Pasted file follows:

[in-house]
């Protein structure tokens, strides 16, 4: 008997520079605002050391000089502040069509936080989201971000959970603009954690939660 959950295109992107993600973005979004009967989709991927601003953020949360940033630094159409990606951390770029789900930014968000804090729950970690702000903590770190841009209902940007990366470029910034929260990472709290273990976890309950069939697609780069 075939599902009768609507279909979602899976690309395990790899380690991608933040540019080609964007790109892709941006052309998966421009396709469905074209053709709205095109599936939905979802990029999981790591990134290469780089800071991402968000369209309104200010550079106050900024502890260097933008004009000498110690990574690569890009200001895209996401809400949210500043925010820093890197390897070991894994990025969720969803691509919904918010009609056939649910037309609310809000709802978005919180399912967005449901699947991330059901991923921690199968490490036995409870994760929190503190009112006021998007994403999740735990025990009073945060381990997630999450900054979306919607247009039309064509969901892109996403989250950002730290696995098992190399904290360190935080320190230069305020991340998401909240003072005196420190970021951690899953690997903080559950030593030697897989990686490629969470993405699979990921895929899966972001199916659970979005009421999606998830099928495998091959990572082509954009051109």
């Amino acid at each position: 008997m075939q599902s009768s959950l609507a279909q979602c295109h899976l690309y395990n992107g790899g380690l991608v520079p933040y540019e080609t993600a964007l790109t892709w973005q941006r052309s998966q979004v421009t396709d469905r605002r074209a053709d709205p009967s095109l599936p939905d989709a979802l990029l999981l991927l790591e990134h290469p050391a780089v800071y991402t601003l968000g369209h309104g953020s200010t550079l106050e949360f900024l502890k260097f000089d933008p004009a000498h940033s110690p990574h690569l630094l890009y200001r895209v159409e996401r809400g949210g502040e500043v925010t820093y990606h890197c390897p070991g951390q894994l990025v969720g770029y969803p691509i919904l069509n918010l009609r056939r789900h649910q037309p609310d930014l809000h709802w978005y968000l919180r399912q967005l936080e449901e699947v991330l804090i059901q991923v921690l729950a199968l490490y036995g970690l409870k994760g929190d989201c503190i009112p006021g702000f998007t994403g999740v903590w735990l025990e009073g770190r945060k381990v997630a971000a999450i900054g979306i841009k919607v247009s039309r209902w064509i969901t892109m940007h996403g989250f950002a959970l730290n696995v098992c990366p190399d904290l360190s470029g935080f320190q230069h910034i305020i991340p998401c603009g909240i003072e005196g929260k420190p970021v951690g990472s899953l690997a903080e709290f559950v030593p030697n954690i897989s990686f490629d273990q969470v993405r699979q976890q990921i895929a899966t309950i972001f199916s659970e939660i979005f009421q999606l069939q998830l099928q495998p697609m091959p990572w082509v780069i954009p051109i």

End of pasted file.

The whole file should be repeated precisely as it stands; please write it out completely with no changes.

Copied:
[in-house]
């Protein structure tokens, strides 16, 4: 008997520079605002050391000089502040069509936080989201971000959970603009954690939660 959950295109992107993600973005979004009967989709991927601003953020949360940033630094159409990606951390770029789900930014968000804090729950970690702000903590770190841009209902940007990366470029910034929260990472709290273990976890309950069939697609780069 075939599902009768609507279909979602899976690309395990790899380690991608933040540019080609964007790109892709941006052309998966421009396709469905074209053709709205095109599936939905979802990029999981790591990134290469780089800071991402968000369209309104200010550079106050900024502890260097933008004009000498110690990574690569890009200001895209996401809400949210500043925010820093890197390897070991894994990025969720969803691509919904918010009609056939649910037309609310809000709802978005919180399912967005449901699947991330059901991923921690199968490490036995409870994760929190503190009112006021998007994403999740735990025990009073945060381990997630999450900054979306919607247009039309064509969901892109996403989250950002730290696995098992190399904290360190935080320190230069305020991340998401909240003072005196420190970021951690899953690997903080559950030593030697897989990686490629969470993405699979990921895929899966972001199916659970979005009421999606998830099928495998091959990572082509954009051109």
């Amino acid at each position: 008997m075939q599902s009768s959950l609507a279909q979602c295109h899976l690309y395990n992107g790899g380690l991608v520079p933040y540019e080609t993600a964007l790109t892709w973005q941006r052309s998966q979004v421009t396709d469905r605002r074209a053709d709205p009967s095109l599936p939905d989709a979802l990029l999981l991927l790591e990134h290469p050391a780089v800071y991402t601003l968000g369209h309104g953020s200010t550079l106050e949360f900024l502890k260097f000089d933008p004009a000498h940033s110690p990574h690569l630094l890009y200001r895209v159409e996401r809400g949210g502040e500043v925010t820093y990606h890197c390897p070991g951390q894994l990025v969720g770029y969803p691509i919904l069509n918010l009609r056939r789900h649910q037309p609310d930014l809000h709802w978005y968000l919180r399912q967005l936080e449901e699947v991330l804090i059901q991923v921690l729950a199968l490490y036995g970690l409870k994760g929190d989201c503190i009112p006021g702000f998007t994403g999740v903590w735990l025990e009073g770190r945060k381990v997630a971000a999450i900054g979306i841009k919607v247009s039309r209902w064509i969901t892109m940007h996403g989250f950002a959970l730290n696995v098992c990366p190399d904290l360190s470029g935080f320190q230069h910034i305020i991340p998401c603009g909240i003072e005196g929260k420190p970021v951690g990472s899953l690997a903080e709290f559950v030593p030697n954690i897989s990686f490629d273990q969470v993405r699979q976890q990921i895929a899966t309950i972001f199916s659970e939660i979005f009421q999606l069939q998830l099928q495998p697609m091959p990572w082509v780069i954009p051109i």